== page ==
in full elbow extension is contraindicated because it stret- general principle, larger diameter pins convey better sta-
ches the neurovascular bundle over the fracture site in bility and are more effective at maintaining fracture
displaced or unstable fractures [10]. The application of a reduction and alignment.
comfortable, well padded, and appropriately applied splint Angulated fractures that maintain an intact posterior
is a critical part of the initial management of these injuries, cortex, but have an anterior humeral line that passes
regardless of their definitive treatment. anterior to the capitellum on the lateral radiograph (Type

Fig. 4 (a) This anteroposterior radiograph demonstrates a minimally 4 weeks in a cast, there has been interval healing and elbow range of
displaced type II supracondylar fracture. (b) The lateral view shows motion may be started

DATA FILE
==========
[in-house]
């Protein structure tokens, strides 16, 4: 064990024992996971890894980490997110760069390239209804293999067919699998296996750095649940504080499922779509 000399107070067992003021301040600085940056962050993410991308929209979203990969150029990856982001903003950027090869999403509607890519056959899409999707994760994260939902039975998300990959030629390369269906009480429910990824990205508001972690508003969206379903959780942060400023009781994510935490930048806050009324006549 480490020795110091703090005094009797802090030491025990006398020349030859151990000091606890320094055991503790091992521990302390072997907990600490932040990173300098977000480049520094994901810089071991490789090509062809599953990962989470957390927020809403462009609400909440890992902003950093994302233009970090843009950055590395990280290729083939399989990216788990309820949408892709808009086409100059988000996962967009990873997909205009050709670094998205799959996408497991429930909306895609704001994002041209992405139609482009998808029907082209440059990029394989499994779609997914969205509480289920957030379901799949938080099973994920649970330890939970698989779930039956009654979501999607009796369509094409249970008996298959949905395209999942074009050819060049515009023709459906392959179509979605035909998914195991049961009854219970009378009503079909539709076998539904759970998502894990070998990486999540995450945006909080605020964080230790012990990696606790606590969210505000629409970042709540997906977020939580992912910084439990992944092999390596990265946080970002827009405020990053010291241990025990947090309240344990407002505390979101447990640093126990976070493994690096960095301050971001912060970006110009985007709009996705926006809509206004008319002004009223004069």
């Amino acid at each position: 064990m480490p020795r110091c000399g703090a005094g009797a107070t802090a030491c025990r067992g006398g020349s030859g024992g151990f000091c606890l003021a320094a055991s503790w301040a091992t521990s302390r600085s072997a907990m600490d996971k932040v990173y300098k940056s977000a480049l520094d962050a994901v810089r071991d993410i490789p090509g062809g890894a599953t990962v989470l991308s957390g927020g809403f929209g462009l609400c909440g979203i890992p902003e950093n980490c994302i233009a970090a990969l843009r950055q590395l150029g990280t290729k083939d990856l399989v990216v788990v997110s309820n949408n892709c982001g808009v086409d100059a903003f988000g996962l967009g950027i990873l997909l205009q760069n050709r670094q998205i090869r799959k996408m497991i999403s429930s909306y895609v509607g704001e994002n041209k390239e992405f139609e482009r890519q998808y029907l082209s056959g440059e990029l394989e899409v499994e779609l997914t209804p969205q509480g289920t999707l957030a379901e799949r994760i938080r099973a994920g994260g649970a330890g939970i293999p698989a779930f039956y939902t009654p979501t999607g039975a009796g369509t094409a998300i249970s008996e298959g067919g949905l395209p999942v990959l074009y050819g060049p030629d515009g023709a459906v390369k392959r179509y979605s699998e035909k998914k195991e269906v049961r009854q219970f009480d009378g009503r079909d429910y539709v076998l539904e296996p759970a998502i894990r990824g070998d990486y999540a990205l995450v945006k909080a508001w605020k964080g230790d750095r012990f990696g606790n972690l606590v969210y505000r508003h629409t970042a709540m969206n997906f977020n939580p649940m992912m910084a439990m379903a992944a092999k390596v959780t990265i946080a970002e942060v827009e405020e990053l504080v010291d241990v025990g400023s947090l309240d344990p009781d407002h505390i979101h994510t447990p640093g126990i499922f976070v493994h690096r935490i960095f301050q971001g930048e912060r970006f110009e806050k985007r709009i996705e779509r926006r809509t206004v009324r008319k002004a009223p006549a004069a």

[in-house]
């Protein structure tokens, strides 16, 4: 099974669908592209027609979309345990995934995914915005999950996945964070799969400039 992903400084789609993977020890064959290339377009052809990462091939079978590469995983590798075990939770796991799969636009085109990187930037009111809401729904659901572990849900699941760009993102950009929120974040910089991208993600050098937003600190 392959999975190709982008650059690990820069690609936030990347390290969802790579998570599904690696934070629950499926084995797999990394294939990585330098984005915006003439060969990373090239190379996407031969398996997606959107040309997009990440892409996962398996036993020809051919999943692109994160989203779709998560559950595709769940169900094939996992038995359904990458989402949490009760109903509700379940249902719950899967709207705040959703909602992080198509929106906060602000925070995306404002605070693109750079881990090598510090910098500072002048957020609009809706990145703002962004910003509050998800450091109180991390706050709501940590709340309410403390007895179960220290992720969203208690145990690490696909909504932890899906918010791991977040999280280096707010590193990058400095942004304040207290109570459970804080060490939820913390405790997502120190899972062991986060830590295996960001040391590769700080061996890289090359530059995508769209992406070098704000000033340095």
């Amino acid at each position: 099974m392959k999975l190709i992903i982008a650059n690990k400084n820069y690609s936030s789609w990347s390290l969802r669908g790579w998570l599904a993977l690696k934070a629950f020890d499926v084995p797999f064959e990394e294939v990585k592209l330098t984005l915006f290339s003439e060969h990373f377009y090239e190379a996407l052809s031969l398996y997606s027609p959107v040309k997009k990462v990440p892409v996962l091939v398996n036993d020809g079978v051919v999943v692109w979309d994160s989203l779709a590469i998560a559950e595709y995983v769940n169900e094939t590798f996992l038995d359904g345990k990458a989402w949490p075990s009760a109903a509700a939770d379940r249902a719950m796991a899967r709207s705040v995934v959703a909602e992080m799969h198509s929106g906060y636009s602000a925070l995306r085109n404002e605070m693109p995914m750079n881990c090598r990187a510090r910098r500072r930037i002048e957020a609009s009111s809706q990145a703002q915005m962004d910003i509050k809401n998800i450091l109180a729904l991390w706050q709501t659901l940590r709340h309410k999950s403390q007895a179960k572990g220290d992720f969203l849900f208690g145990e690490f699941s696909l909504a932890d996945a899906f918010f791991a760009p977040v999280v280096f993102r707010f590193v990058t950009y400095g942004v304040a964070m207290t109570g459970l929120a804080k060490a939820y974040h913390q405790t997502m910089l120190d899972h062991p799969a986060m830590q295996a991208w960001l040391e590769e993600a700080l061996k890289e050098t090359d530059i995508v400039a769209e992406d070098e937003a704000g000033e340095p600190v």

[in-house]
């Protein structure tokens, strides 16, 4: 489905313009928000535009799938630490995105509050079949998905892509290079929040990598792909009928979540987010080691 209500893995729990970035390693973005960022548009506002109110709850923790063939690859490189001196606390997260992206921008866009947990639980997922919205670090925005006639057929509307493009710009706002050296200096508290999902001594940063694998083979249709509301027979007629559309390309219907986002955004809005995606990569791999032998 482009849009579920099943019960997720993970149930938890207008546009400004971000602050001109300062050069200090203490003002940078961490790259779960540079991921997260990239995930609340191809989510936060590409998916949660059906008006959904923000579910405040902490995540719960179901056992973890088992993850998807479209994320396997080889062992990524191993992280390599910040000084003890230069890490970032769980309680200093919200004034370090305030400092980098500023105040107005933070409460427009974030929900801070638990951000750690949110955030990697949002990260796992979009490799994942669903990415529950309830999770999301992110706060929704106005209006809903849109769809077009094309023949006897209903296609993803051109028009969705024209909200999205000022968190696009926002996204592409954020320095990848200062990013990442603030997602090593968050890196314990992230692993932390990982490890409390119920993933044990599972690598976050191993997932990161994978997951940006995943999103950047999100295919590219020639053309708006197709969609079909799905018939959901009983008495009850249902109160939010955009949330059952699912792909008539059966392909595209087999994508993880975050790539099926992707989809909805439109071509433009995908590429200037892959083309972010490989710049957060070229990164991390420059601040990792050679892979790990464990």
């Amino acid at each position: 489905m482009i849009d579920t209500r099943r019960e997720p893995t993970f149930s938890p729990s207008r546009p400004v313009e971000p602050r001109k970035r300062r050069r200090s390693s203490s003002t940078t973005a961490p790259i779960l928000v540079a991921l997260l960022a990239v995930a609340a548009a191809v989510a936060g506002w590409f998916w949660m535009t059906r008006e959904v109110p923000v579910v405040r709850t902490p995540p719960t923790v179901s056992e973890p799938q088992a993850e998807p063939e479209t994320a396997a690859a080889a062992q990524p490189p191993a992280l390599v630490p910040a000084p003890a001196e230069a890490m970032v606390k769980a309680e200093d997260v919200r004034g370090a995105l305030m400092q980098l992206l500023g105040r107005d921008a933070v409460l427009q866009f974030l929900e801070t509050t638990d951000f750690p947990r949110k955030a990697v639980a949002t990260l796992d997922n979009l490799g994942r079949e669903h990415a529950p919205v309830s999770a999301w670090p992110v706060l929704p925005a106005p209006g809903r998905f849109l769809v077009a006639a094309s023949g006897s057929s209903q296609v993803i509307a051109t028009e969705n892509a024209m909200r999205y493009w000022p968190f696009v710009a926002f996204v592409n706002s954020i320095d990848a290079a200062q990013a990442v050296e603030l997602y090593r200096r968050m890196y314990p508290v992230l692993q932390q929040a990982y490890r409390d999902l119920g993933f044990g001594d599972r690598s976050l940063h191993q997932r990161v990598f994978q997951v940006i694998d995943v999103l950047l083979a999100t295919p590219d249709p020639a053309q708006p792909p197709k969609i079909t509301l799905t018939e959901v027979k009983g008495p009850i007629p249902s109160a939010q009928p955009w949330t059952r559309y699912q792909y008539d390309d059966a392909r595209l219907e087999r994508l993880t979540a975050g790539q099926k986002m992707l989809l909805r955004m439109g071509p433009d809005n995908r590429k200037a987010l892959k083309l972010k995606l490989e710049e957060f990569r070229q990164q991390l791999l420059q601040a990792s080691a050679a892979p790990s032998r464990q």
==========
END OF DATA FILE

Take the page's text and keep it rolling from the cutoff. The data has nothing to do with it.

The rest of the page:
slight posterior angulation of the distal fracture fragment. (c) After
194 Curr Rev Musculoskelet Med (2008) 1:190196

Fig. 5 (a) Anteroposterior and (b) lateral radiographs show complete pinning. (d) Lateral view showing restoration of a normal anterior
displacement in this type III supracondylar fracture. (c) Intraoperative humeral line
anteroposterior radiograph demonstrating fracture reduction and cross

II) require reduction. These may become stable after closed neurovascular compromise. Closed reduction and percuta-
reduction and casting at 90 of flexion. If more than 90 of neous pinning is the preferred treatment for displaced
flexion is needed to maintain reduction, then an operative fractures (Fig. 5c and d). Fractures with displacement
reduction of the fracture with percutaneous pinning should treated by closed reduction and casting have a higher